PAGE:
Force Majeure clauses are regularly included in a multitude of contracts. These provisions excuse performance of various contractual obligations in the event that performance of some aspect of the contract is delayed or made impossible by external factors outside the control of the parties. These force majeure events typically include a laundry list of possibilities such as: fire, explosion, severe weather events, government intervention, declared state of emergency, strike, war, act of god, etc. These provisions are critical to avoiding liability for a breach of contract if one of these events do occur. Force majeure provisions are increasingly important given the outbreak of Covid-19 as a global pandemic.
While these provisions are routinely included in contracts, the scope of these clauses varies from contract to contract. In order to determine whether or not a force majeure clause applies, it is necessary to analyze the specific language used.
The first thing to determine is: what constitutes a triggering event? If the force majeure clause contains language that explicitly lists “pandemic,” “state of emergency,” “government intervention,” or other similar language then a triggering event has occurred because of Covid-19. On March 10, 2020, Colorado declared a state of emergency in response to the Covid-19 outbreak. On March 11, 2020, the World Health Organization declared Covid-19 a pandemic. On March 25, 2020, Gov. Polis issued the stay at home order. These events would clearly constitute triggering events if the force majeure clause contained the above phrases. Even if the force majeure clause in your contract does not specifically list these terms, there may be a catchall in the clause, which allows for other unforeseen circumstances to serve as triggering events.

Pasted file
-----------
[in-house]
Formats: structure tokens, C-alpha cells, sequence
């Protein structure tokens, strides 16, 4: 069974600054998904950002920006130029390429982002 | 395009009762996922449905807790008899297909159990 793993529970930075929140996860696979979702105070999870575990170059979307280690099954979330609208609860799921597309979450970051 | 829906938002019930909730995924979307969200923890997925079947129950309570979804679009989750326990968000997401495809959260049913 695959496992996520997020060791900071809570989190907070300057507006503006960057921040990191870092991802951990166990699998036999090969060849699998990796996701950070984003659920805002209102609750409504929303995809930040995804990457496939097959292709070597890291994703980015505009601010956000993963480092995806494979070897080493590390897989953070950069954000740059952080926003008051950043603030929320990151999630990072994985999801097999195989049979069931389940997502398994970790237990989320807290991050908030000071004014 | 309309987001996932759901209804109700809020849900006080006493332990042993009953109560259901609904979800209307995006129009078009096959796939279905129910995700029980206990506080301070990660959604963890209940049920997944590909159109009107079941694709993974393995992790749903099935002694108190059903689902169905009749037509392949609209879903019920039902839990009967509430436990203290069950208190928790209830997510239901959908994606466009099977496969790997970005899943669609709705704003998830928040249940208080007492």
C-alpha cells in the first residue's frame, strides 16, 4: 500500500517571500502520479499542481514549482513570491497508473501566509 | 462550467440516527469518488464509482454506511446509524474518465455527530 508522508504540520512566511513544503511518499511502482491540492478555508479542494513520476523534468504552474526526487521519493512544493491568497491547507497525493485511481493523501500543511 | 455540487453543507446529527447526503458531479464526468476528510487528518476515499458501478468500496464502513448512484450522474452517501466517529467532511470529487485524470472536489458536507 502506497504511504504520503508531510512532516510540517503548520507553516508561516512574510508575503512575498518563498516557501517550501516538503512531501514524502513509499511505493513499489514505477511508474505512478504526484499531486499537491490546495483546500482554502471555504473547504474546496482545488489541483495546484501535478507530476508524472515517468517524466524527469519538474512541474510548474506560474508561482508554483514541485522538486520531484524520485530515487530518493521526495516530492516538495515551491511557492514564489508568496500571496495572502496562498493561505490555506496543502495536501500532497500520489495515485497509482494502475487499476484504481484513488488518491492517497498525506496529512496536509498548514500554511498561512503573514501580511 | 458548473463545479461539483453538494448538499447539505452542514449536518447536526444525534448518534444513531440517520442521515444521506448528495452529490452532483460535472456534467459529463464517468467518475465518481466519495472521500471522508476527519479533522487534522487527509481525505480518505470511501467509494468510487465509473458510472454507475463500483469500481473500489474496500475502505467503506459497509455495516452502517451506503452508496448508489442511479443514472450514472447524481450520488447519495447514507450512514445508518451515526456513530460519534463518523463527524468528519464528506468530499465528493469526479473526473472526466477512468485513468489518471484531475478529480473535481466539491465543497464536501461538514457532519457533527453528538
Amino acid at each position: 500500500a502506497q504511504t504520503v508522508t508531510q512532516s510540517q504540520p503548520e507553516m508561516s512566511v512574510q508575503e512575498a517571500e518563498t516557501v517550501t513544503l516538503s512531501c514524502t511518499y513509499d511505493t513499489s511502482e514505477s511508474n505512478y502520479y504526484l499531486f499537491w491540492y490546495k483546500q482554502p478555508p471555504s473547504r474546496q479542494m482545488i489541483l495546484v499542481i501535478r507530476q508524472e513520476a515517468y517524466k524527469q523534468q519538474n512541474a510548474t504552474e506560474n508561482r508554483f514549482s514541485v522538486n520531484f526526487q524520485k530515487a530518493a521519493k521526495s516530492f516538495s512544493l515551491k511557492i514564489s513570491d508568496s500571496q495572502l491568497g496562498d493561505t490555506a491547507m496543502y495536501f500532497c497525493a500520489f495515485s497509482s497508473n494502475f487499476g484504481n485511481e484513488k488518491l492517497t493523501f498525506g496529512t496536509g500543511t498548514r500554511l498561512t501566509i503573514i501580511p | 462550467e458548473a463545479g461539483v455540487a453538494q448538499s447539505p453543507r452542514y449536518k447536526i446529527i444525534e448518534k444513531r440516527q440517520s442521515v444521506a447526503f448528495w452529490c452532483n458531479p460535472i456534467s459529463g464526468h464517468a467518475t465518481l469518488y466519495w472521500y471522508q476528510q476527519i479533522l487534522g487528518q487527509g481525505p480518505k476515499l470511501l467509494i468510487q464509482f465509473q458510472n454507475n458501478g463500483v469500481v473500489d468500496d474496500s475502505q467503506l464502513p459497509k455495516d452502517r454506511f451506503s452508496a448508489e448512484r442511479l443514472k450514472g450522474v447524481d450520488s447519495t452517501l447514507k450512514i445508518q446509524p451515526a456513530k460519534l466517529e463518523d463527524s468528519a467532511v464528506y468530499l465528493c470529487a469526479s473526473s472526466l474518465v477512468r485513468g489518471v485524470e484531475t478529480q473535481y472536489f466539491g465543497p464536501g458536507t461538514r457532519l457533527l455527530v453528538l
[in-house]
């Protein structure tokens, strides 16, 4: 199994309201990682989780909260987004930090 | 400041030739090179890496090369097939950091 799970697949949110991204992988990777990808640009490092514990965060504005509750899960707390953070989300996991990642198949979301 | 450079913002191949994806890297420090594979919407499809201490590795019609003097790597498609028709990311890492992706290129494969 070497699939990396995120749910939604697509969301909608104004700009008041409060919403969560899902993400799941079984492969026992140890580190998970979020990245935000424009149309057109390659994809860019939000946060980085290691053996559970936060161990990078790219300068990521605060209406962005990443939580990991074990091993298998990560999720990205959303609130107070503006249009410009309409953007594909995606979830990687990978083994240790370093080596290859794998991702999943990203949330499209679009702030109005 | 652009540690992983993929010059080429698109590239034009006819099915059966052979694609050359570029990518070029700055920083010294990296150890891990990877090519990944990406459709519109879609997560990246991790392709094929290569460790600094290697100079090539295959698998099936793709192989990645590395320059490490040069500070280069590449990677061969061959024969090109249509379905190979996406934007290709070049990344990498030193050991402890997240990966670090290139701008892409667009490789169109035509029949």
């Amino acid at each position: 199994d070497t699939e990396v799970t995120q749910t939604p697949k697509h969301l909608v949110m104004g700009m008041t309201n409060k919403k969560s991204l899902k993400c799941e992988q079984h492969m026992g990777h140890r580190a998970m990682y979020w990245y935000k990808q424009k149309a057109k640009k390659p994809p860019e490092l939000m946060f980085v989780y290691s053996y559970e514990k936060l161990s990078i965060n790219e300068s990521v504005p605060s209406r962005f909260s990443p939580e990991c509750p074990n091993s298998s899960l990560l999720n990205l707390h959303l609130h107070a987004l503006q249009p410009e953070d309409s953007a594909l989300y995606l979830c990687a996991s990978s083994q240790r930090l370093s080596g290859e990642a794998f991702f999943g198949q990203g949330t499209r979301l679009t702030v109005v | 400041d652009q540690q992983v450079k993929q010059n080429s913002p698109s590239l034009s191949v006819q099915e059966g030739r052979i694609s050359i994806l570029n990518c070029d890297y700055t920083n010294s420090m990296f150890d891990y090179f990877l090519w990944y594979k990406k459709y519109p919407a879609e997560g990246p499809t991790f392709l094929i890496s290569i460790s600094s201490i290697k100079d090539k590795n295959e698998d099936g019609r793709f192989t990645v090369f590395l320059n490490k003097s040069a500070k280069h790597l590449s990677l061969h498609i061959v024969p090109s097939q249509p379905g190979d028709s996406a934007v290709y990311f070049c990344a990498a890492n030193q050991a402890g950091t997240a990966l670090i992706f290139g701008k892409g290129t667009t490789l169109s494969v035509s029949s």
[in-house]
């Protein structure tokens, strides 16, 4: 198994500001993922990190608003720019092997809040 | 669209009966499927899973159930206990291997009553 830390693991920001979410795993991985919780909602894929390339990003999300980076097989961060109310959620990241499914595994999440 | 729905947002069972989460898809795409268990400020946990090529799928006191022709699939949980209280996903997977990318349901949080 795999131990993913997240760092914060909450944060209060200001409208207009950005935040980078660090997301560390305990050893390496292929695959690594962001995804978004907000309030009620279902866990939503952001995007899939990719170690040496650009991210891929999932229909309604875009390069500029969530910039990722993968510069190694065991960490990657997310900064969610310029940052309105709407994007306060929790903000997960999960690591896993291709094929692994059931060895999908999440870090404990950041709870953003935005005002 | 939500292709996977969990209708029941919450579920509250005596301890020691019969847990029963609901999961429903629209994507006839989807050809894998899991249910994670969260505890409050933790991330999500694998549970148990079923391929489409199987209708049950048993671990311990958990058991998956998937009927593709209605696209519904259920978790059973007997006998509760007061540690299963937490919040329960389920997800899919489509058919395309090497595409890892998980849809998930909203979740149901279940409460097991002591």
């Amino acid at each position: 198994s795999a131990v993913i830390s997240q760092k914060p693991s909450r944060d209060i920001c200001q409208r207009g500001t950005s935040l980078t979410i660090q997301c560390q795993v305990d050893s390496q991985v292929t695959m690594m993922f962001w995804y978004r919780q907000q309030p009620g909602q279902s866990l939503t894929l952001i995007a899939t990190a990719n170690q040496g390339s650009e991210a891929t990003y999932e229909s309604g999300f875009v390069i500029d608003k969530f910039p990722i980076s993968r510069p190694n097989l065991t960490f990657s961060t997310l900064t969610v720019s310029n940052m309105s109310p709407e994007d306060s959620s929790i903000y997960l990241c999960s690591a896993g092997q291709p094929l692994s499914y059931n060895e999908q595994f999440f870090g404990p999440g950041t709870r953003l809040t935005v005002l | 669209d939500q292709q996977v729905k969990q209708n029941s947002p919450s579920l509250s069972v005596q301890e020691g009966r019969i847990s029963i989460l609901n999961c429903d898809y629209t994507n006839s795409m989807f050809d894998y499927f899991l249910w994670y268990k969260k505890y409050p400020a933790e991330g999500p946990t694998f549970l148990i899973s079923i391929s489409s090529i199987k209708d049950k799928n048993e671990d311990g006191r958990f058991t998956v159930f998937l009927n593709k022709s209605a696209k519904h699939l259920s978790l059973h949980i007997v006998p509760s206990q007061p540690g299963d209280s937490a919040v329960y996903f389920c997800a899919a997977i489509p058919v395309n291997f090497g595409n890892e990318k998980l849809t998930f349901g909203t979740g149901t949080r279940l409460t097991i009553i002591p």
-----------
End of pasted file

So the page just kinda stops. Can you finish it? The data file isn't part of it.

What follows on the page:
Once a triggering event has occurred, it is then necessary for that event to impact the ability of the parties to perform some of their obligations under the contract. The mere occurrence of an enumerated event in a force majeure clause does not excuse performance – the occurrence must somehow impair performance or render performance impossible. See Audit Logistics LLC v. Johnson Cherry Creek, LLC dba Johnson Storage & Moving Co. 2017 Colo. Dist. LEXIS 641. If Covid-19 or related government actions (i.e. stay at home orders) did not impact a party’s ability to perform under the contract, then that party is not excused from its contractual obligations.
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If both a triggering event has occurred and it has impacted performance, performance may be excused or deferred. Further steps may need to be taken by the party, such as providing proper notice to other parties to the contract. If you need assistance analyzing force majeure clauses in contracts to determine their potential applicability, contact one of our business attorneys today.